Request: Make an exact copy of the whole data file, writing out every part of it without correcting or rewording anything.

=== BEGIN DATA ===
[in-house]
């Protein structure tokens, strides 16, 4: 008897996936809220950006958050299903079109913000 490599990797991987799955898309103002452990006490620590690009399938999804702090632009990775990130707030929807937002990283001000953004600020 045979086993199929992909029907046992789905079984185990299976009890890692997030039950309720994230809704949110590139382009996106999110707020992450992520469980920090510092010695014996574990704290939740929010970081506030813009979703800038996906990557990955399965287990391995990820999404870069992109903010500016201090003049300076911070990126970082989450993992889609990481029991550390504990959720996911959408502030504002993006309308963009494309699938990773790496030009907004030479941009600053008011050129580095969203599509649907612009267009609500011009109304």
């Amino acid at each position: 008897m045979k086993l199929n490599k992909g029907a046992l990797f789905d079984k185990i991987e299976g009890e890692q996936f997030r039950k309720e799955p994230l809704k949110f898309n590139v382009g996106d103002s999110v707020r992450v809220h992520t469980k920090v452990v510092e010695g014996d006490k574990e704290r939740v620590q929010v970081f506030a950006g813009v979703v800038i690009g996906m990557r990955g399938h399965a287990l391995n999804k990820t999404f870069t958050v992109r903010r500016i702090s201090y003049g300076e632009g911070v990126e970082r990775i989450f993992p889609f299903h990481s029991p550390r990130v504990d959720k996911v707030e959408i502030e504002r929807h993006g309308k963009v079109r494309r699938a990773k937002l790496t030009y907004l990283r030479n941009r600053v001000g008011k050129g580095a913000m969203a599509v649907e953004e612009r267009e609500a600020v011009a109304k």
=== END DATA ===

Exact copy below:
[in-house]
């Protein structure tokens, strides 16, 4: 008897996936809220950006958050299903079109913000 490599990797991987799955898309103002452990006490620590690009399938999804702090632009990775990130707030929807937002990283001000953004600020 045979086993199929992909029907046992789905079984185990299976009890890692997030039950309720994230809704949110590139382009996106999110707020992450992520469980920090510092010695014996574990704290939740929010970081506030813009979703800038996906990557990955399965287990391995990820999404870069992109903010500016201090003049300076911070990126970082989450993992889609990481029991550390504990959720996911959408502030504002993006309308963009494309699938990773790496030009907004030479941009600053008011050129580095969203599509649907612009267009609500011009109304």
């Amino acid at each position: 008897m045979k086993l199929n490599k992909g029907a046992l990797f789905d079984k185990i991987e299976g009890e890692q996936f997030r039950k309720e799955p994230l809704k949110f898309n590139v382009g996106d103002s999110v707020r992450v809220h992520t469980k920090v452990v510092e010695g014996d006490k574990e704290r939740v620590q929010v970081f506030a950006g813009v979703v800038i690009g996906m990557r990955g399938h399965a287990l391995n999804k990820t999404f870069t958050v992109r903010r500016i702090s201090y003049g300076e632009g911070v990126e970082r990775i989450f993992p889609f299903h990481s029991p550390r990130v504990d959720k996911v707030e959408i502030e504002r929807h993006g309308k963009v079109r494309r699938a990773k937002l790496t030009y907004l990283r030479n941009r600053v001000g008011k050129g580095a913000m969203a599509v649907e953004e612009r267009e609500a600020v011009a109304k």